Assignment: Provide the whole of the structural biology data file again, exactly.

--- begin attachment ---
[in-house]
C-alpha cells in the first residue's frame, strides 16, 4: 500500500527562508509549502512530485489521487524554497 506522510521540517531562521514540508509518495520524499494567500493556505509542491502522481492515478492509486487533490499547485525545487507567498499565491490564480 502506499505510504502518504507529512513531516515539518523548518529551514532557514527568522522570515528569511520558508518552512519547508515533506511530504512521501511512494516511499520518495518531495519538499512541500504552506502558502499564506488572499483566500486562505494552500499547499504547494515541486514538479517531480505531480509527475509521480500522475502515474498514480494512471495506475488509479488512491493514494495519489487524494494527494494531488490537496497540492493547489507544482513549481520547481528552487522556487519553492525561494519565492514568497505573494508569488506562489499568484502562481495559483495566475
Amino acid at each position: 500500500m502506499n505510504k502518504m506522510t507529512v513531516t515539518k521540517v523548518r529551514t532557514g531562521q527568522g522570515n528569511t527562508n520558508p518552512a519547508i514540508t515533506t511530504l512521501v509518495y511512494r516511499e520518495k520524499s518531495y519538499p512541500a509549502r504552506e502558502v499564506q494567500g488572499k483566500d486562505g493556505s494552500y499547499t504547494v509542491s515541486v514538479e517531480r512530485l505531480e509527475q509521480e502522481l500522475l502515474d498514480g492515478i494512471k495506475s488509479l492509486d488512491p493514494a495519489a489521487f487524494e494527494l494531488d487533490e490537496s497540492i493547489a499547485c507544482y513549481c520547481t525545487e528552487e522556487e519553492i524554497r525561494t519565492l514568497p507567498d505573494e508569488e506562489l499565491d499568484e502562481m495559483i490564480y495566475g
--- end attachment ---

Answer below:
[in-house]
C-alpha cells in the first residue's frame, strides 16, 4: 500500500527562508509549502512530485489521487524554497 506522510521540517531562521514540508509518495520524499494567500493556505509542491502522481492515478492509486487533490499547485525545487507567498499565491490564480 502506499505510504502518504507529512513531516515539518523548518529551514532557514527568522522570515528569511520558508518552512519547508515533506511530504512521501511512494516511499520518495518531495519538499512541500504552506502558502499564506488572499483566500486562505494552500499547499504547494515541486514538479517531480505531480509527475509521480500522475502515474498514480494512471495506475488509479488512491493514494495519489487524494494527494494531488490537496497540492493547489507544482513549481520547481528552487522556487519553492525561494519565492514568497505573494508569488506562489499568484502562481495559483495566475
Amino acid at each position: 500500500m502506499n505510504k502518504m506522510t507529512v513531516t515539518k521540517v523548518r529551514t532557514g531562521q527568522g522570515n528569511t527562508n520558508p518552512a519547508i514540508t515533506t511530504l512521501v509518495y511512494r516511499e520518495k520524499s518531495y519538499p512541500a509549502r504552506e502558502v499564506q494567500g488572499k483566500d486562505g493556505s494552500y499547499t504547494v509542491s515541486v514538479e517531480r512530485l505531480e509527475q509521480e502522481l500522475l502515474d498514480g492515478i494512471k495506475s488509479l492509486d488512491p493514494a495519489a489521487f487524494e494527494l494531488d487533490e490537496s497540492i493547489a499547485c507544482y513549481c520547481t525545487e528552487e522556487e519553492i524554497r525561494t519565492l514568497p507567498d505573494e508569488e506562489l499565491d499568484e502562481m495559483i490564480y495566475g